A total of 36 articles were reviewed.
None of the articles investigated resource usage and preference. The major focus of topics in the reviewed articles was on different types of environmental enrichment and how enrichments affect abnormal behaviours such as pacing and other stereotypes. All articles highlighted problems with keeping felids in zoos with optimal welfare. Almost all research were behavioural studies but some combined behavioural studies with for instance hormonal measurements.
The sample sizes in the studies were overall small and t here was a predominance of studies made of large felid species.
Examination of practiced husbandry
For the seven species of felids used in the behavioural study four husbandry guidelines are used, for tigers, leopards, cheetahs and Pallas's cats, and therefore these four guidelines were reviewed in this section of the thesis.
Although they covered such different felid species these four husbandry guidelines varied greatly in scope but were similar in content when it came to housing, enclosure design, enrichments and feeding. All but one of the guidelines were six or seven year’s old and when references were cited these were even older, the majority of them from the 1990’s.
The behavioural observations showed that all felids summarised together were mostly resting or inactive during the observations, although there were individual differences. Stereotypic pacing occurred in all species except the Pallas’s cats. They were on the other hand to a higher degree in hiding.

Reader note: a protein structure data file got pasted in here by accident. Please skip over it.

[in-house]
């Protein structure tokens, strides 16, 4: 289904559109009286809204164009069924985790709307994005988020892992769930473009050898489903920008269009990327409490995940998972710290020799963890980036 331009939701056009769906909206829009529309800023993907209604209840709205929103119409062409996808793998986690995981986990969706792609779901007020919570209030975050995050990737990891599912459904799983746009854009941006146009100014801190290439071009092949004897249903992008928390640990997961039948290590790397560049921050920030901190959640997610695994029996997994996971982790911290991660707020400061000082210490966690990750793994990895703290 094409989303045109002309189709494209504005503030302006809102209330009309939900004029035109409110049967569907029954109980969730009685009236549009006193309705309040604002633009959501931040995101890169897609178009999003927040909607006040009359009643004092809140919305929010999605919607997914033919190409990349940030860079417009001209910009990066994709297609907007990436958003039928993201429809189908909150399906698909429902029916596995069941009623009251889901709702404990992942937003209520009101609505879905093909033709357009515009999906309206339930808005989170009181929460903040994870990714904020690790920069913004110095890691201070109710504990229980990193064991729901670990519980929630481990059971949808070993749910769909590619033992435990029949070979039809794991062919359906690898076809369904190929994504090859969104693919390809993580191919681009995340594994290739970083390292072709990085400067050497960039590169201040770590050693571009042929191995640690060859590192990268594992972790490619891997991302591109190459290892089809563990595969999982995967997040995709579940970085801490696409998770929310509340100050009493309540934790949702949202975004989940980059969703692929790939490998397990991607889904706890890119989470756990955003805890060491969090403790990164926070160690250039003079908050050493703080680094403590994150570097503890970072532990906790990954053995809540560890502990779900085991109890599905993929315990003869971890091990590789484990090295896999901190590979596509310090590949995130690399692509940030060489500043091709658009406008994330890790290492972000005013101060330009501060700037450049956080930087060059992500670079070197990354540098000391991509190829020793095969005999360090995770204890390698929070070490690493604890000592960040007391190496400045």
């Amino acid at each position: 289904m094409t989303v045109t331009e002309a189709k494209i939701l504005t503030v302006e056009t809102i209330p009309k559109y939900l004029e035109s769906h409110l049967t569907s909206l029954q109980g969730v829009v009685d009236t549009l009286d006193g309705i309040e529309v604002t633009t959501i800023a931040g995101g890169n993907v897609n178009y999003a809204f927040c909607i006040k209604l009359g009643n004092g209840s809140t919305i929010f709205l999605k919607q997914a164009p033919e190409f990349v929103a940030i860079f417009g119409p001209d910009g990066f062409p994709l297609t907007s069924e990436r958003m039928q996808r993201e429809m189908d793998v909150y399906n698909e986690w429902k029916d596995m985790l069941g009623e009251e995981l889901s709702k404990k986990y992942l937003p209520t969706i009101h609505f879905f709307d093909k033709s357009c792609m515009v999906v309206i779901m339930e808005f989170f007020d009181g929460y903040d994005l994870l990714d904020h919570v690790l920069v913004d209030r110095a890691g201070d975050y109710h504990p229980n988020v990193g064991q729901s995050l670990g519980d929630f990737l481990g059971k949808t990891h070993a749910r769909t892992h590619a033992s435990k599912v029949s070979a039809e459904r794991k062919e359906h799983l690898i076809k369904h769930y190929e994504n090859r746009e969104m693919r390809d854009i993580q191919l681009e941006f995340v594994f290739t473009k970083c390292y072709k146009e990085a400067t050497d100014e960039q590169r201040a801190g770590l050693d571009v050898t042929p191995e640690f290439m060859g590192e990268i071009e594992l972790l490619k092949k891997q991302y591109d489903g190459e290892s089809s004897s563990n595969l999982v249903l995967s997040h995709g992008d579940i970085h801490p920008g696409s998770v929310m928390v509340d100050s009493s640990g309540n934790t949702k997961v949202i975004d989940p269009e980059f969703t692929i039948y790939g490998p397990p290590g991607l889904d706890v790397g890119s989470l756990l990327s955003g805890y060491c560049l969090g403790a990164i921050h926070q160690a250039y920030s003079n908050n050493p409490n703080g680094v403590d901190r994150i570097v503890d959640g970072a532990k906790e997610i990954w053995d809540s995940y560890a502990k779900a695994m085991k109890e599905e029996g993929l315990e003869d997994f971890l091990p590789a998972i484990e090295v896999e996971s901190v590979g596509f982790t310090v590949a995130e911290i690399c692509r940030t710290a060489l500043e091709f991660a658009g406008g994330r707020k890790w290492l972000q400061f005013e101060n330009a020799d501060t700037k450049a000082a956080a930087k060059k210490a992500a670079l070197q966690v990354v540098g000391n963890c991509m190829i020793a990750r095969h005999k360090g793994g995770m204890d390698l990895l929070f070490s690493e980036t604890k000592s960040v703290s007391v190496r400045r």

All felids pooled together used some kind of resource in their enclosures 42 % of the observed time. High perches were the most used resources overall. Amur leopards chose elevated resources over hiding place almost every time. All females summarised used hiding places more than males and Pallas’s cats used hiding places most of all species. The usage of hiding places changed with time of day but not usage of the other resources.
Approximately two thirds of the individuals in the study were kept in enclosures where not only structures gave access to an elevated resting place, but the ground level varied into areas with a distinct elevation above other parts of the enclosure and the public viewing points. By all animals these areas were used 22 % of the observed time but the Pallas's cats used them more than twice as much.
Number of zone changes within the enclosures were measured for each individual. Males and cheetahs were moving around most. All the cheetah males frequently patrolled their enclosures unlike the snow leopards which were more seldom observed moving around. Each individual had one or a few favourite spots which all of them were resting places. The socially held felids sometimes shared resting place but also alternated in using the same spot.
Overview or cover are important for the felids but it was hard to distinguish what factors were decisive for the choice of resting place. Other factors might therefore also be important, such as soft grass or bedding, the materials ability to retain warmth or cold, weather sheltering, neighbouring species and distance to visitors. All this needs to be taken into account when designing enclosures for the felids.
Responsible for this page: Agneta Johansson
Last updated: 06/06/16